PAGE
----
“Way to look good in front of the new girl, gimpy!” Alec mocked his teammate, laughing. Grateful for the break in the tension, I couldn’t help but laugh too.  While Alec continued laughing, Brian got to his feet and ran up to the smaller boy, at which point he got Alec in a headlock and began punching him in the shoulder repeatedly.  This abuse only made Alec laugh harder in between his cries of pain.

Lisa turned to me, smiling at the prank and play fighting between the boys, “It’s a bit complicated to explain, but basically, Alec can get into people’s nervous systems.  This lets him fire off impulses that set off reflexes or make body parts jerk into motion.  It’s not a dramatic power, but with timing, he can make someone fall over midstep, drop something, lose their sense of balance or pull the trigger on a gun.”

I nodded, absorbing the information.  It sounded very underwhelming to me, but I was willing to admit I could be underestimating it.

“Well,” I said, after a long pause, “I think I pretty much get what everyone can do, then.  Correct me if I’m wrong, but Bitch can turn those dogs into those freakish monsters I saw the other night?”

Sitting a few feet away, Bitch muttered, “They aren’t freakish.”

Lisa answered my question, ignoring her. “Rachel can do it with any dog, actually,” she said, stressing the name, “And no codenames when we’re not in costume, ‘kay?  Get in the habit of using the right name at the right times, and it’s that much harder to slip.”

It was hard to think of Rachel by her real name.  Bitch seemed really fitting given the stunt she had pulled.  I apologized to Lisa, “Sorry.”

Lisa gave a small nod in response, then told me, “She can use her power on any dog, but only Brutus, Judas and Angelica are trained well enough that they’ll listen to her when they’re pumped up.”

Ah, so that was it.  “And Brian makes that oily darkness that screws up your hearing.  The Parahumans wiki said it was darkness generation.”

Brian smiled, “I put that into the wiki myself.  It’s not wrong, but it does catch people off guard when they think they know what you can do, and there’s something more to it.”

Lisa added, “It’s not just hearing.  It also cuts off radio signals and dampens the effects of radiation.”

“That’s what her power tells her, anyways.  I haven’t had much chance to test that part of things.  I get by as is,” Brian said.  He turned his hand palm up and created a handful of the darkness.  It was like smoke, but so absolutely black that there was no texture to it.  It was like someone had taken a scalpel to reality and the blackness was what was there when everything else was gone.  I couldn’t even gauge the dimensions of it, unless I looked at it from a different perspective.  Even then, with the way the darkness shifted and billowed like smoke, it was hard to judge the shape.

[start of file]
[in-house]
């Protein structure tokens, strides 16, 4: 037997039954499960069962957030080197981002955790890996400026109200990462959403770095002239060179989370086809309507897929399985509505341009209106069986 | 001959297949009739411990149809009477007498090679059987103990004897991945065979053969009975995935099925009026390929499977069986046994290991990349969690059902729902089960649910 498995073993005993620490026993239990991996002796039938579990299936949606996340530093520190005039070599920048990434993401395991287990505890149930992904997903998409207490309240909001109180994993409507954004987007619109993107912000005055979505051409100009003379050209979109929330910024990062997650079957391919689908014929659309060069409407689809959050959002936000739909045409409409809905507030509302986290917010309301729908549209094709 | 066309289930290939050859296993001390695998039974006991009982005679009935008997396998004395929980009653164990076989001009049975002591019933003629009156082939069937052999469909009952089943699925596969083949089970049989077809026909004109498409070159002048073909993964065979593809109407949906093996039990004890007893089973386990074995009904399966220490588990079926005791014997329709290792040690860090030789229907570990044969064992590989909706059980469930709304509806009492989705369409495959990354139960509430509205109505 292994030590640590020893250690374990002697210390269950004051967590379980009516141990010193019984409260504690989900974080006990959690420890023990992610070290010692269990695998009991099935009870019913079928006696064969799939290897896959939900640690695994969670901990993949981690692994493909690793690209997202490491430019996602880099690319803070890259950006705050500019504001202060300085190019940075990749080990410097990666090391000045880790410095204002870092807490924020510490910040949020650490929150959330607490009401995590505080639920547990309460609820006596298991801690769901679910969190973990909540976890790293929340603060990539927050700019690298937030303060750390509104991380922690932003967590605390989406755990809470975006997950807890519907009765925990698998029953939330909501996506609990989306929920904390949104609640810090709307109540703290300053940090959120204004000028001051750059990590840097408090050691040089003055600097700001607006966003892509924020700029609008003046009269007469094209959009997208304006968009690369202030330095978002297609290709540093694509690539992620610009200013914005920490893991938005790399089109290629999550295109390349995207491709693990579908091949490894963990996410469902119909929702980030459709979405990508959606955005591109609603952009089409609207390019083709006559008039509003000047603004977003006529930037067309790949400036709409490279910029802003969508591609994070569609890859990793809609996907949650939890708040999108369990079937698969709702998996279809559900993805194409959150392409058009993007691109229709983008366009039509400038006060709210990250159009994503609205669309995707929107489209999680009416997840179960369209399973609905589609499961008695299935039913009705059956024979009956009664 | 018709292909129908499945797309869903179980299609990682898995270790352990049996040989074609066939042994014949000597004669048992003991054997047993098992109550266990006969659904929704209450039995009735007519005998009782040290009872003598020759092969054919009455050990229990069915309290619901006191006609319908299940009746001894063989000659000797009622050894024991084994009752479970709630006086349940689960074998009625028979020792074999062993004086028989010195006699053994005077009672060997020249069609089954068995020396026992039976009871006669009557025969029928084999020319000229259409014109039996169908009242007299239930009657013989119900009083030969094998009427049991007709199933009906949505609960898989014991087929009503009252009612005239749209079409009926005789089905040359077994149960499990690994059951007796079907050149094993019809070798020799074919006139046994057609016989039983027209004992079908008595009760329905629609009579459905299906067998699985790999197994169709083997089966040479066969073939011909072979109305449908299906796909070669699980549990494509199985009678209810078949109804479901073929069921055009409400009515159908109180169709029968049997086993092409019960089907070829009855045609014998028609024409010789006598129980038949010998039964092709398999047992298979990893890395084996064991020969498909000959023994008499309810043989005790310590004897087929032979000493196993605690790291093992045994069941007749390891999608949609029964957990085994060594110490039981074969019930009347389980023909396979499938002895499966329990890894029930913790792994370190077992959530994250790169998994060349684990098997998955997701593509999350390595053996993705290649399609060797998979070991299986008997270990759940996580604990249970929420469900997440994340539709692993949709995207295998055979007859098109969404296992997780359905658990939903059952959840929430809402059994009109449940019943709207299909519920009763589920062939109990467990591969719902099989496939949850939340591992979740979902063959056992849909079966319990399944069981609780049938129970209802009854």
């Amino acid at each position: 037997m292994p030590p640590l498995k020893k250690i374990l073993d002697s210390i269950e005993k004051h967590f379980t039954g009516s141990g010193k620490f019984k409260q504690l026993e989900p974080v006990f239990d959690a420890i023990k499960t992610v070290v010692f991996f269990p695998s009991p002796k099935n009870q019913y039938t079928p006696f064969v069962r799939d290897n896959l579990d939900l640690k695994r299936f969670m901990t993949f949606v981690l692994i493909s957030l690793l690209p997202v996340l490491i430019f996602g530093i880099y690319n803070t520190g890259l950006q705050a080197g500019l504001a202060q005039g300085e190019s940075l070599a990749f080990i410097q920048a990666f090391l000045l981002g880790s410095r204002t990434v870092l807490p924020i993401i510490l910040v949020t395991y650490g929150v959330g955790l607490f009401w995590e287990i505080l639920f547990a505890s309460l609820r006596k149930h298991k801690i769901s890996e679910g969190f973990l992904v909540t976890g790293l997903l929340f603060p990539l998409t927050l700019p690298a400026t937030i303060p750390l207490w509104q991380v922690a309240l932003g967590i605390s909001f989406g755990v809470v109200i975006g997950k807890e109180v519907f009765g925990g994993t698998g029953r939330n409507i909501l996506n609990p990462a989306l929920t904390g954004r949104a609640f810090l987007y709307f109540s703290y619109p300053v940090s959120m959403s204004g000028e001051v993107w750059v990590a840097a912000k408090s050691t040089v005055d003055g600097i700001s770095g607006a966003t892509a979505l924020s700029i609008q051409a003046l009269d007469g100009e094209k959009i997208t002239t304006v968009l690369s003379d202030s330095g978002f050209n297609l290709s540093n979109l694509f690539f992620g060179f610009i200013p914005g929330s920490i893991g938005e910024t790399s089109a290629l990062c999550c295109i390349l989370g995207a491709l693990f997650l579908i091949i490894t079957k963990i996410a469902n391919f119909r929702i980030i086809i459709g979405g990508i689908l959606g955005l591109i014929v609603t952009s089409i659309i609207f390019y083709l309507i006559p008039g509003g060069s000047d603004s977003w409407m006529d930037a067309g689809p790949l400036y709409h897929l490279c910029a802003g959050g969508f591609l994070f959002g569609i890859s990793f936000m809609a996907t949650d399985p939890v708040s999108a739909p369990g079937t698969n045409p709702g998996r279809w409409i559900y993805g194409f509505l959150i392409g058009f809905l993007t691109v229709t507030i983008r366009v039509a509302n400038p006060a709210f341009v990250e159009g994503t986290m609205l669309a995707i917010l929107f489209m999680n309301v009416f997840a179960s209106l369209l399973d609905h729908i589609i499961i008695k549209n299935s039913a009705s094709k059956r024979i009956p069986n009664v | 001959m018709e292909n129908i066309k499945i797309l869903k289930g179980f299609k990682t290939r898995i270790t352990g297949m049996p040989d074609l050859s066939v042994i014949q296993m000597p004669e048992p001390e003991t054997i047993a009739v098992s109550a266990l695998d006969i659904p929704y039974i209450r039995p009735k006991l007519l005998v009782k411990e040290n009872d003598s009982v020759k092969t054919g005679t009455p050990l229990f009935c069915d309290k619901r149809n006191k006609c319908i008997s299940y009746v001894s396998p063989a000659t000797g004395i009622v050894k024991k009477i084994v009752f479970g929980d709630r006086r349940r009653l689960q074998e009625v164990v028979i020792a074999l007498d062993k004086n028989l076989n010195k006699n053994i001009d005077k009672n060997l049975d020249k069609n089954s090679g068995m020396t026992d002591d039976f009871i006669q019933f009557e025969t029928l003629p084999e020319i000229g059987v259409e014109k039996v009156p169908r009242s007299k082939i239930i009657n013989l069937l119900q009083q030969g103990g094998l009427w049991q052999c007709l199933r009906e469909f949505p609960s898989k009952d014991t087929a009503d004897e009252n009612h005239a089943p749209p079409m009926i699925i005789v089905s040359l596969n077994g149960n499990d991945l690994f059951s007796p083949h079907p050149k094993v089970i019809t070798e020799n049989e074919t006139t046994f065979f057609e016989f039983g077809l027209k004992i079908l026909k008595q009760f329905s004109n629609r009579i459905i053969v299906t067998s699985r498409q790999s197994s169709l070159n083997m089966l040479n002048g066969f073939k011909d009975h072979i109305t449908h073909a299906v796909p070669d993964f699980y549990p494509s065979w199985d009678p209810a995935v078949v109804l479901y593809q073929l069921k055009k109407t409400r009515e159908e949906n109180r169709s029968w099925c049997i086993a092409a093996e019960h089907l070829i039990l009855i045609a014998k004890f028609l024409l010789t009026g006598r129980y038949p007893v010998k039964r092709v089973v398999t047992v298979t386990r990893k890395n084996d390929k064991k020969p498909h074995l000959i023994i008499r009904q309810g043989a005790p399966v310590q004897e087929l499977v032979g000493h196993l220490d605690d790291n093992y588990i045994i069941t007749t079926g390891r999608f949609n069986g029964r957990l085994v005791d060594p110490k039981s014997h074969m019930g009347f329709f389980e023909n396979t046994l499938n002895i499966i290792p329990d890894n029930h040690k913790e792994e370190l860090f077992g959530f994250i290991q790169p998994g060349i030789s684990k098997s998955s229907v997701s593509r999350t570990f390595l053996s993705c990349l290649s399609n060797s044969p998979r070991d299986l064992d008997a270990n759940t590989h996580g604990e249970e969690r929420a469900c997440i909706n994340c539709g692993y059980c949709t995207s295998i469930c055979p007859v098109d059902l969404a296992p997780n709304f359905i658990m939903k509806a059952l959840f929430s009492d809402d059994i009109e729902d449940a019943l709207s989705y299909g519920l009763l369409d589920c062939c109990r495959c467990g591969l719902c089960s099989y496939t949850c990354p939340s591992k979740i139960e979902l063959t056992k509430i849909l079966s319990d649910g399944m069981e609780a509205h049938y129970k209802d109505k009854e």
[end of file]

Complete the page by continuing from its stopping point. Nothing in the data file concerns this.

More of it just kept pouring from his hand, climbing upwards to cover the top of the room.  As the light from the windows near the upper edges of the room and the florescent bars on the ceiling was cut off, the room got a great deal darker.

He closed his hand into a fist, and the darkness thinned out and disintegrated into strands and tatters, and the room brightened again.  I looked at the light coming in from the windows and was surprised it wasn’t later.

“What time is it?”  I asked.

“Nineteen minutes before five,” Lisa said.  She didn’t look at a watch or a clock as she said it, which was unsettling.  It was a reminder that her power was constantly available to her.

Brian asked me, “Do you have somewhere you need to be?

“Home, I guess,” I admitted, “My dad will wonder where I am.”

“Call him,” Lisa suggested, “Now that the introductions are over with, you can just hang out for a bit, if you want.”

“We could order pizza,” Alec suggested.  Then when Lisa, Brian and Bitch all made faces, he added, “Or maybe everyone’s sick of pizza and we could order something else.”

“Stick around?” Brian made it a question.

I glanced at Bitch.  She was sitting on the table behind one of the couches and looking like a mess, with a bloody bandage over one ear, blood smeared below her nose and lip, and a bit of green around the gills that suggested she was feeling a little worse for wear.  With her in that state, I didn’t feel particularly threatened.  Staying meant I could work to get things more copacetic and maybe dig for a bit more information.  I’d also missed socializing with people – even if it was under false pretenses with a group that included an apparent sociopath.  It had been a sucky day.  Just chilling out sounded good.